Since the 1990s German workers have suffered increasingly precarious work, and the German union bureaucracies collaborated in these attacks with the state and big business. For decades there has been increased inequality with rising precarious employment in the form of low-wage work, working poverty, and temporary employment.
Peter Windeler – ISL – Britain
At the end of March 2018, 7.6 million of the 32.7 million jobs in which social security contributions were being paid were classed as marginal employment. On top of this, about 8.5 percent of full-time employees in Germany also have a mini-Job. British union leaders in favour of Remain do not talk about this mass rise of oppression, exploitation, and removal of workers’ rights in Germany, where 33% of workers are precarious.
So, to say EU workers have better working rights than British workers is completely false. The many decades of centralisation and capital concentration are driving casualisation, poverty, and misery in the EU which cannot be changed by reform. To leave the EU in the struggle to end austerity in all its forms will strengthen the working class and the struggle for socialism. Direct mass workers struggle, a revolutionary programme led by revolutionary parties and by a revolutionary international.
EU Common Agricultural Policy is land theft
- Land ownership in Europe has become highly unequal and in some countries is similar to Brazil and the Philippines – notorious for their unequal distribution of land and land-based wealth. There are about 12 million farms in the EU, the large farms (100 hectares and above) only represent 3 percent of the total number of farms, and control 50% of all farmed land.
- The concentration of land ownership started decades ago but has accelerated. In Germany, for example, a total of 1,246,000 holdings in 1966/67 shrunk to just 299,100 farms by 2010. Of these holdings, the land area covered by farms of less than 2 hectares, shrunk from 123,670 hectares in 1990 to a mere 20,110 hectares in 2007, while farms of 50 hectares and larger expanded in area, from 9.2 million hectares in 1990 to 12.6 million hectares in 2007.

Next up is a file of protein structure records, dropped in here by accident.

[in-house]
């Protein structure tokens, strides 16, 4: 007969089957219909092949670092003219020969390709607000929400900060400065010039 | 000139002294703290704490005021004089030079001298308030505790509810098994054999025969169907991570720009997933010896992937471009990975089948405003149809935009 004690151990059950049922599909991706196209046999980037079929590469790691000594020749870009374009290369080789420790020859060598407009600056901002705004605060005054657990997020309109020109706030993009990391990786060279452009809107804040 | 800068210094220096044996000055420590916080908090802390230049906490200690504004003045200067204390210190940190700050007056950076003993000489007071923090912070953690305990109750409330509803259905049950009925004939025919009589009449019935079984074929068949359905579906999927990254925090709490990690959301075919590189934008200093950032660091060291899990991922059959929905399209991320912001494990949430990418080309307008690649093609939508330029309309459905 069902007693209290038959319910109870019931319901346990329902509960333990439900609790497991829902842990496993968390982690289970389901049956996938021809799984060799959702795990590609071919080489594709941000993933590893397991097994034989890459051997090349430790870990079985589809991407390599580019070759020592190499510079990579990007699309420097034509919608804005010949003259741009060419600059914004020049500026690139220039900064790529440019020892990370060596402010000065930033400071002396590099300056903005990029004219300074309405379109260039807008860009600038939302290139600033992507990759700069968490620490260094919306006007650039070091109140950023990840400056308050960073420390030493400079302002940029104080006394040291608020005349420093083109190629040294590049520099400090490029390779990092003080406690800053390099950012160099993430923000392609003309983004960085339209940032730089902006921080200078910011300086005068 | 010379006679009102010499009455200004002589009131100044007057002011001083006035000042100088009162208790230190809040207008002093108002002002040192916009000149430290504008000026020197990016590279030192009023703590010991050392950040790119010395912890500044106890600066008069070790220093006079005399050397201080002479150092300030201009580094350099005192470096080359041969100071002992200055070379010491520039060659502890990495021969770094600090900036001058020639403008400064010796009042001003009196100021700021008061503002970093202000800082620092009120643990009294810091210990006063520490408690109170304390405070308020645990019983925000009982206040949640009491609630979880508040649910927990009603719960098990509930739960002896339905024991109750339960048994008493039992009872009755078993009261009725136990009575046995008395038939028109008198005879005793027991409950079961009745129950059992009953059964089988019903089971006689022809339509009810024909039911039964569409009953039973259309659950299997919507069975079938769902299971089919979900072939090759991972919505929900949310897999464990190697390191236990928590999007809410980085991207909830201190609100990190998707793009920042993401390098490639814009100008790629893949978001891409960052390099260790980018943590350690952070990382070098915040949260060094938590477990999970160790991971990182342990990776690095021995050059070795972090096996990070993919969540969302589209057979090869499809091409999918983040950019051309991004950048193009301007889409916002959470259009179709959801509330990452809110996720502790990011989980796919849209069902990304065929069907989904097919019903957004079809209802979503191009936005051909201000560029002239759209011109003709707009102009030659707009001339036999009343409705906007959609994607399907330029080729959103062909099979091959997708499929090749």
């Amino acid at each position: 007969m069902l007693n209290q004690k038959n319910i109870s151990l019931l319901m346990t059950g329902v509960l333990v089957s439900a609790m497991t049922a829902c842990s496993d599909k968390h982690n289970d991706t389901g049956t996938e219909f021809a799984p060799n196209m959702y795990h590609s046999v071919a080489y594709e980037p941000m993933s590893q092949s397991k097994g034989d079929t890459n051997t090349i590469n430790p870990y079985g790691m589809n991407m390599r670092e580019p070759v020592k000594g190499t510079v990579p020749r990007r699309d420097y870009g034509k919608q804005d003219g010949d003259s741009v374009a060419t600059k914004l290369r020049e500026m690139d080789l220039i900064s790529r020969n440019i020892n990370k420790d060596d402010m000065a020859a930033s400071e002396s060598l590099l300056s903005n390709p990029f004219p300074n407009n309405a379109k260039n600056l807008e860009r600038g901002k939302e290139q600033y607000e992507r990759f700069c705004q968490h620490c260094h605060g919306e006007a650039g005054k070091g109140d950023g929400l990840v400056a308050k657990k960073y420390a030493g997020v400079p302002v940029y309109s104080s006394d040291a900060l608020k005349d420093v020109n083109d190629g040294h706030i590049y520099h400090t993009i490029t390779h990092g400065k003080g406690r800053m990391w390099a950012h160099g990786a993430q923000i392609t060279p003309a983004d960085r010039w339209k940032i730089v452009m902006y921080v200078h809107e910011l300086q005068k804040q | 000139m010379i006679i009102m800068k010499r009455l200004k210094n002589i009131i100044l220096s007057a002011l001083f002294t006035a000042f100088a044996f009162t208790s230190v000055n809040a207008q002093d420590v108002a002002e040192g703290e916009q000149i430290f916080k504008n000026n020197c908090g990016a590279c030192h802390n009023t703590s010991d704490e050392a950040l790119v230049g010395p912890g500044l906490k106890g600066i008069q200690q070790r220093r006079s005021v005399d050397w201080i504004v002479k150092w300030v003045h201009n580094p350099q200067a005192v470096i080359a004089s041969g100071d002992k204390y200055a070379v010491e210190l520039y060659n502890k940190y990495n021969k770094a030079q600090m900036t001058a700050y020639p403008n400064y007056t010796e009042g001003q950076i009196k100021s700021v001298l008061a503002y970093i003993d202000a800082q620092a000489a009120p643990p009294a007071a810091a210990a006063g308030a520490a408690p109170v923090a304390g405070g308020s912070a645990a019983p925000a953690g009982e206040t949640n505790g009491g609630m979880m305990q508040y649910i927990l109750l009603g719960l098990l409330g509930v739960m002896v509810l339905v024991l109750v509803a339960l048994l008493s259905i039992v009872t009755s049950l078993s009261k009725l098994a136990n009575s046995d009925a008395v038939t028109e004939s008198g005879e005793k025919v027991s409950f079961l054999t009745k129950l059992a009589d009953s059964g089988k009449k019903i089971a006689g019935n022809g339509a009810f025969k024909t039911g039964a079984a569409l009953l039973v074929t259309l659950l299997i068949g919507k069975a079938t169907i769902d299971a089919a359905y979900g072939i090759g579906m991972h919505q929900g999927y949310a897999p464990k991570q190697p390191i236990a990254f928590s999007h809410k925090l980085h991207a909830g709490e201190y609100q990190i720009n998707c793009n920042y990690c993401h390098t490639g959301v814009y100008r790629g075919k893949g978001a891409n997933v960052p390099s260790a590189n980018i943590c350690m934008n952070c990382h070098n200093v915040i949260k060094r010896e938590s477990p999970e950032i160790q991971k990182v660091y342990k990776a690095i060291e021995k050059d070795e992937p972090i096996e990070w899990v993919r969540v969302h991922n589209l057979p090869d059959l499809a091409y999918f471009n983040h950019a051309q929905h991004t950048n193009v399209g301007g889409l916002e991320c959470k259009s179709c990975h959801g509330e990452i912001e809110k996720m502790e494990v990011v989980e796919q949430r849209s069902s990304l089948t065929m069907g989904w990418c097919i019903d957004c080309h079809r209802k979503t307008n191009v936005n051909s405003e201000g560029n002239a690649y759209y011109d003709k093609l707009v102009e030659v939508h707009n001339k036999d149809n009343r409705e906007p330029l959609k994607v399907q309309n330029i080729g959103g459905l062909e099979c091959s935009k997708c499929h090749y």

- In Eastern Europe, the concentration of land ownership has been particularly marked since the collapse of the Berlin Wall and a new elite group of speculators/investors have succeeded in capturing vast tracts of land.
- Public money, paid because of the Common Agricultural Policy (CAP), supported this concentration of land and wealth. In Spain in 2009 for example, 75% of the subsidies were controlled by only 16% of the largest farmers. In Hungary in 2009, 8.6% of farms controlled 72% of all agricultural subsidies. (Further information can be found at https://www.globalpolicy.org/)
The EU does not defend workers
In the Brexit debate (and for decades) many trade union leaderships and many of those on the left that defend remaining in the EU argue that the EU defends workers and democratic rights or that the imperialist EU can be forced (reformed) to do so.
But imperialist EU policies drive brutal attacks against all European workers such as France’s Yellow Vest struggle, “minijobs” in Germany and the Catalunya struggle for independence, and the precarious life of small farmers
The EU has always been anti-working class and has accelerated the attacks on workers throughout Europe since the 1990s. Reforming the EU has meant increasing the powers of big business, oligarchs, landlords, and banks.
The next great episode in this continuous struggle is the ﬁght to defeat pension reform in France.
Austerity, privatisation, and destruction of workers’ rights is not only pushed by all European governments but comes from the centre of European imperialism: Germany, France, and Britain.
However, the EU drive to strengthen international capital and international ﬁnancial control means they are creating the conditions for class and revolutionary outbursts such has been glimpsed in mass struggles in France and before that in Spain.
To say we should remain inside the EU is to give credence to the plans of the EU ferocious land grabs of farming and forestry by the governments, great landlords and the maﬁa and to the drive to precarious work throughout Europe.